Her list includes Yves Meynard’s Chrysanthe, which we last discussed here. Here’s what she said:
Yves Meynard’s Chrysanthe is in the tradition of Gene Wolfe and Roger Zelazny, and beyond that of Dunsany and Mirrlees. It also has modern sensibilities, and because Meynard is from a different culture — he’s an award-winning novelist in French — it’s distinctly different from most of what we see on the shelves labelled as fantasy. This is a quest through shadows that leads to unexpected places. So much fantasy uses magic in a logical way — I’ve called it “realist magicism.” Of everything I’ve mentioned here, only this and A Stranger in Olondria are doing anything that isn’t that. I like it to make sense, but I also like the incredible flowering of the imagination you get in things like Chrysanthe.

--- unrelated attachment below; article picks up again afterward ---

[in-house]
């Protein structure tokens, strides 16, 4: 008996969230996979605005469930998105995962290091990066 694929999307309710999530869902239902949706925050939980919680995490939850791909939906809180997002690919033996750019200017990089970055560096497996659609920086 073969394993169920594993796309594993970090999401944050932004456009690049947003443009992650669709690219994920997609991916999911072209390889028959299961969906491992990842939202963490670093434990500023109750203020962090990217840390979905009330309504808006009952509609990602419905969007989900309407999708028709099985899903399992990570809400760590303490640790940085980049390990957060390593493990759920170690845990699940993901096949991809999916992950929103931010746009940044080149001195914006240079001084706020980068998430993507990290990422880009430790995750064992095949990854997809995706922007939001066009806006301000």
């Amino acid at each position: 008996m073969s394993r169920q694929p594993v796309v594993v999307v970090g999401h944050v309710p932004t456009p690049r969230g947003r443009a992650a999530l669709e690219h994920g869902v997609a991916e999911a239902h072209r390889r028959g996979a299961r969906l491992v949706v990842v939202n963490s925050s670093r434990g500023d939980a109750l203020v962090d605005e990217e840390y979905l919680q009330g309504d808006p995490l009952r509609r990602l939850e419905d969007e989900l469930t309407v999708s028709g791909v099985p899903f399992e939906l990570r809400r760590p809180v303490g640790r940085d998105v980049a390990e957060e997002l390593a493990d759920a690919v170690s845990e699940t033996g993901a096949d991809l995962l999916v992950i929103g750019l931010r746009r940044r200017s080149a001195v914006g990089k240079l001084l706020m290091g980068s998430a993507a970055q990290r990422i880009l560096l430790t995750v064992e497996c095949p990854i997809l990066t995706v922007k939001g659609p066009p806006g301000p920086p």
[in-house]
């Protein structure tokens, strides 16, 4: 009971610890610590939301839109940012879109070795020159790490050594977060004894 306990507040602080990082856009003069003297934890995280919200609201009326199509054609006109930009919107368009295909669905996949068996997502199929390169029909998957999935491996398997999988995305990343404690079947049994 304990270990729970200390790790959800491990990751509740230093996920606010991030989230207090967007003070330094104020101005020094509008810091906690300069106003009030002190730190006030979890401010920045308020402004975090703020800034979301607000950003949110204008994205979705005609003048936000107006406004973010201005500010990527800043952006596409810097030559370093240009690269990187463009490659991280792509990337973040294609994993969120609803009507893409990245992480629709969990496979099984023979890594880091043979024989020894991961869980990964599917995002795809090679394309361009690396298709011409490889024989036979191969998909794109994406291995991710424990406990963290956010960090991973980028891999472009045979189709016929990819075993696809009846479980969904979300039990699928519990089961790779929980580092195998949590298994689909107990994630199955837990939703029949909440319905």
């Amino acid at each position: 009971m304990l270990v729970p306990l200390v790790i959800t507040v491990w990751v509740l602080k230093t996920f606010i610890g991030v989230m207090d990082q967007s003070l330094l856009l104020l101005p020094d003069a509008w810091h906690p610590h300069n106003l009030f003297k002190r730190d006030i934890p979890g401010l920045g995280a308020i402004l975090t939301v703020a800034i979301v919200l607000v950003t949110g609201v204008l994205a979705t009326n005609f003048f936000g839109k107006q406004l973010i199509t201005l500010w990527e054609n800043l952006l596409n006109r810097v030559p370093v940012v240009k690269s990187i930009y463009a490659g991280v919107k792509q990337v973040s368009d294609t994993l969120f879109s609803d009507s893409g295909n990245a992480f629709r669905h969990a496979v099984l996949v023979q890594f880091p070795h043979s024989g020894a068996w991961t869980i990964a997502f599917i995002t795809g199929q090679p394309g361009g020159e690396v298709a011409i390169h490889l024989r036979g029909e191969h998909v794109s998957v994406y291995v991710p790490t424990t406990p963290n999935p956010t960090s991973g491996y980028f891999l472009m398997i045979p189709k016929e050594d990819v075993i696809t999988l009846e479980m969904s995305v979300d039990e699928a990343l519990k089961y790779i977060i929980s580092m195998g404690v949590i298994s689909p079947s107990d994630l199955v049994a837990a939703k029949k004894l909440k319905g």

Jo’s list also includes Sofia Samatar’s A Stranger in Olondria, Daniel Abraham’s Long Price Quartet, Sarah Monette’s Doctrine of Labyrinths series, Patrick Rothfuss’s Kingkiller Chronicles, Steven Brust’s Dzur, and two others I’ll leave as a surprise.
Check out the complete list here.